One of the writers I work with is from Bosnia. And I wanted to complement him on something he had written by quoting Patton, “Rommel, you magnificent bastard, I read your book!” This particular writer is actually quite well known and only works for us as a kind of favor. Since I know his other work, I know what kind of things he would do a very good job on, and I was very impressed with something he had written and I wanted to use the line. If I knew him really well, I could have just written, “You magnificent bastard, I read your book!”
The whole thing ended up in an exchange about Rommel. He seems to know a great deal about the wars of the last century, which isn’t exactly surprising, given that he lived through the Bosnian War himself. Anyway, he mentioned that Rommel became famous on the Isonzo front — I believe in the Battle of Caporetto in particular. He wrote, “Due to the extremely harsh terrain, the Central Powers had to deploy elite mountain infantry… As a tribute to their gallantry, Die Bosniaken Kommen march is still played at Austrian military events.”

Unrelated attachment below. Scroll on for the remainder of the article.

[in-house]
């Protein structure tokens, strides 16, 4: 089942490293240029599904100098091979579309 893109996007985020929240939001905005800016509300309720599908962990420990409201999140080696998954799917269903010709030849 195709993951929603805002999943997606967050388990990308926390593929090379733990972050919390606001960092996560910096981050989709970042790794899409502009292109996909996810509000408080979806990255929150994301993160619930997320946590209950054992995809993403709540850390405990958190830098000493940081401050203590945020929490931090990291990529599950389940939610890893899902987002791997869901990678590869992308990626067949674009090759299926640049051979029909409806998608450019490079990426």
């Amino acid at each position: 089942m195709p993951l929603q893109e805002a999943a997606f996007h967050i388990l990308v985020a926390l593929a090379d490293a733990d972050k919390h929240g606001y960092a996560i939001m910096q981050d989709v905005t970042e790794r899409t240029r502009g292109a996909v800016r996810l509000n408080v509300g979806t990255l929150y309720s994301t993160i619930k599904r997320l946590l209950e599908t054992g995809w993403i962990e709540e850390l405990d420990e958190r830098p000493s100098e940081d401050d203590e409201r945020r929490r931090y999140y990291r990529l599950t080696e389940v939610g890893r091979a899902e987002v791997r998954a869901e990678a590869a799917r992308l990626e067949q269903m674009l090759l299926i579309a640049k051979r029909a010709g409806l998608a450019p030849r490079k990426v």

I don’t like to pass up any opportunity to do something different for a morning music. So I grabbed onto it. We’ll get back to Merle Haggard tomorrow. But today, we’ll listen to this march. I find it curious that marches aren’t used more in the teaching of music theory. You can see in them so clearly two-part counterpoint. And from there you can add the harmonic structure. But I suppose the use of Baroque music is more pure.
Die Bosniaken Kommen was written by Eduard Wagnes in 1895. According to Wikipedia, it is “played on all military events in Austria.”